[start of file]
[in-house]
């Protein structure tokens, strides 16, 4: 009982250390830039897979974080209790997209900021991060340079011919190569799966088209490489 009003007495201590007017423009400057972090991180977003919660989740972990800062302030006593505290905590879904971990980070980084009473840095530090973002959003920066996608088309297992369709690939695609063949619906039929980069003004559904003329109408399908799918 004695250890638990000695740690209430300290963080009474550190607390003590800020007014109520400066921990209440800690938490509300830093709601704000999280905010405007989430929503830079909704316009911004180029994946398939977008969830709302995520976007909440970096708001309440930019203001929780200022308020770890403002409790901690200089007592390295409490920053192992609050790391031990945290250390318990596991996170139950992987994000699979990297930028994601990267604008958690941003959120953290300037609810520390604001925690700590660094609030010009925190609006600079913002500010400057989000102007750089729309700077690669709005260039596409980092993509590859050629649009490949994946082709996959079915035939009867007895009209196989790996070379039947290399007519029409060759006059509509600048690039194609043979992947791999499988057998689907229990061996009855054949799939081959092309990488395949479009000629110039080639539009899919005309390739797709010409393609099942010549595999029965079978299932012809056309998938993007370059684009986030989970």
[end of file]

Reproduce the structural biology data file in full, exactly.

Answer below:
[in-house]
């Protein structure tokens, strides 16, 4: 009982250390830039897979974080209790997209900021991060340079011919190569799966088209490489 009003007495201590007017423009400057972090991180977003919660989740972990800062302030006593505290905590879904971990980070980084009473840095530090973002959003920066996608088309297992369709690939695609063949619906039929980069003004559904003329109408399908799918 004695250890638990000695740690209430300290963080009474550190607390003590800020007014109520400066921990209440800690938490509300830093709601704000999280905010405007989430929503830079909704316009911004180029994946398939977008969830709302995520976007909440970096708001309440930019203001929780200022308020770890403002409790901690200089007592390295409490920053192992609050790391031990945290250390318990596991996170139950992987994000699979990297930028994601990267604008958690941003959120953290300037609810520390604001925690700590660094609030010009925190609006600079913002500010400057989000102007750089729309700077690669709005260039596409980092993509590859050629649009490949994946082709996959079915035939009867007895009209196989790996070379039947290399007519029409060759006059509509600048690039194609043979992947791999499988057998689907229990061996009855054949799939081959092309990488395949479009000629110039080639539009899919005309390739797709010409393609099942010549595999029965079978299932012809056309998938993007370059684009986030989970």